Three locks representing data security.


Does the transcription software allow you to upload audio and video files in different formats? Is it easy to edit the transcript and add notes? This flexibility will help you refine interviews seamlessly, enhancing the quality of your data.


Speaker identification, timestamps and punctuation are indispensable when transcribing interviews for qualitative research. Select a software that allows you to tailor these elements to your needs.

Language Support

Make sure that the tool supports the languages spoken in your interviews. Break down the language barrier by choosing a software that transcribes multiple languages and enrich your research with global perspectives.

Transcribing Interviews with Maestra Step-by-Step

If you’re looking for a tool with all these features, then Maestra’s AI-powered interview transcription software is the right choice for you. You can get your transcript instantly by following a few simple steps.

  1. Upload your audio or video file. Maestra supports 125+ languages.
  1. Select audio language and receive the transcript in seconds. 

Custom dictionary is especially beneficial when transcribing interviews for research as the audio content is more likely to include technical terminology. With this feature, you can add specific terms to your custom dictionary, assign importance values and Maestra will transcribe them as specified, ensuring accuracy.

Transcribe interviews with Maestra by uploading your file and selecting the audio language.

You can also select the number of speakers during the upload phase and assign names to each speaker, making it easier to navigate the transcript.

  1. Click “Submit” and witness AI transcription work its magic. You will instantly receive your interview transcript with timestamps and speaker tags.
  1. Ta-da! You can now proofread and edit your transcript, take notes and add comments with Maestra’s built-in text editor.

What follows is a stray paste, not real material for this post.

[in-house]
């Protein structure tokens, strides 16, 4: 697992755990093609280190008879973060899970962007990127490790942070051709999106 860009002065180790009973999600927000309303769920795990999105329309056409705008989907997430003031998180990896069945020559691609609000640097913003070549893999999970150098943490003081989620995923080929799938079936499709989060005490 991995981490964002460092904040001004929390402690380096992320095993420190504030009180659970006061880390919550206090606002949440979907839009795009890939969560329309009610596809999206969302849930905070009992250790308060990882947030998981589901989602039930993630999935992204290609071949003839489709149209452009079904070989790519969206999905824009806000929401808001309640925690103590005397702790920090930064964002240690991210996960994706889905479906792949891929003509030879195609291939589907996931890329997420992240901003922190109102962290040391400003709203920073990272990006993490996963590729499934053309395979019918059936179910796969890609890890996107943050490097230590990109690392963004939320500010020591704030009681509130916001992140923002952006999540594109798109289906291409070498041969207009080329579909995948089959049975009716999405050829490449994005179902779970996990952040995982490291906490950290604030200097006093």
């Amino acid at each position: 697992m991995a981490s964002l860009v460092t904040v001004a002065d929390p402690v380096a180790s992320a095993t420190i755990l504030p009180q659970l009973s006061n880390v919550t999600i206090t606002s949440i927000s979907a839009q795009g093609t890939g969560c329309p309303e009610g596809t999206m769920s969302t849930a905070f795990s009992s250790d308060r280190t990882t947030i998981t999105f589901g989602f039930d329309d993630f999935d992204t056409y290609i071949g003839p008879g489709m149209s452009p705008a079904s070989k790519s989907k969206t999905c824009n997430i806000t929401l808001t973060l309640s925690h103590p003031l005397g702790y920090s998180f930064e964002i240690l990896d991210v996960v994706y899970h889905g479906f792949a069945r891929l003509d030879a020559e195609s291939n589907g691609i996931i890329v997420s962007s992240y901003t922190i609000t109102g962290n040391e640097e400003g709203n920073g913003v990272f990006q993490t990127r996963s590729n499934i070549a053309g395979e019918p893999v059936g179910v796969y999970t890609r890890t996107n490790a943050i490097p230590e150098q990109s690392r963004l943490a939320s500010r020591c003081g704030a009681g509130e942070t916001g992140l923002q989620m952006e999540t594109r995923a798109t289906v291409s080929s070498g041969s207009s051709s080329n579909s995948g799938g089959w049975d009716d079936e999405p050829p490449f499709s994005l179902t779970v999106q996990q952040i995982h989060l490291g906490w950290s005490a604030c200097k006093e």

Maestra has a very high accuracy rate but you can always polish your document for maximum clarity and comprehensibility.

Maestra's built-in text editor for polishing interview transcriptions.

After transcribing interviews, you can safely reach and organize them via MaestraCloud. You can also store your interview recordings here as the cloud allows you to keep audio and video files of any size without time limitations.

Maestra Cloud for storing and organizing transcriptions.

Collaborating with fellow researchers? Maestra Teams is ready to help you. You can create team-based channels with different permission levels and edit the document with other researchers in real-time.

Tips for Transcribing Interviews for Qualitative Research

No matter your experience in qualitative research or the software you use, there are certain practices to adopt when transcribing interviews.

Use a High-Quality Recording Device

Utilizing a high-quality recording device lays a solid foundation for interview transcription. Invest in a reliable recorder with good microphone sensitivity and audio quality to capture every part of the conversation. Don’t forget to test your equipment beforehand to avoid potential technical issues during the interview.

Respect Confidentiality

Upholding confidentiality is paramount when transcribing interviews for qualitative research. Always obtain informed consent from participants for recording and transcription, and store your files securely. Avoid sharing any personally identifiable information to safeguard participant privacy and maintain the integrity of your research.

Include Speaker Identification and Time Stamps

This practice enhances the overall usability of an interview transcript by enabling easy reference to specific points. Make sure you clearly identify each speaker on the document either by name, role or pseudonym. You can use different fonts or colors to visually distinguish between speakers.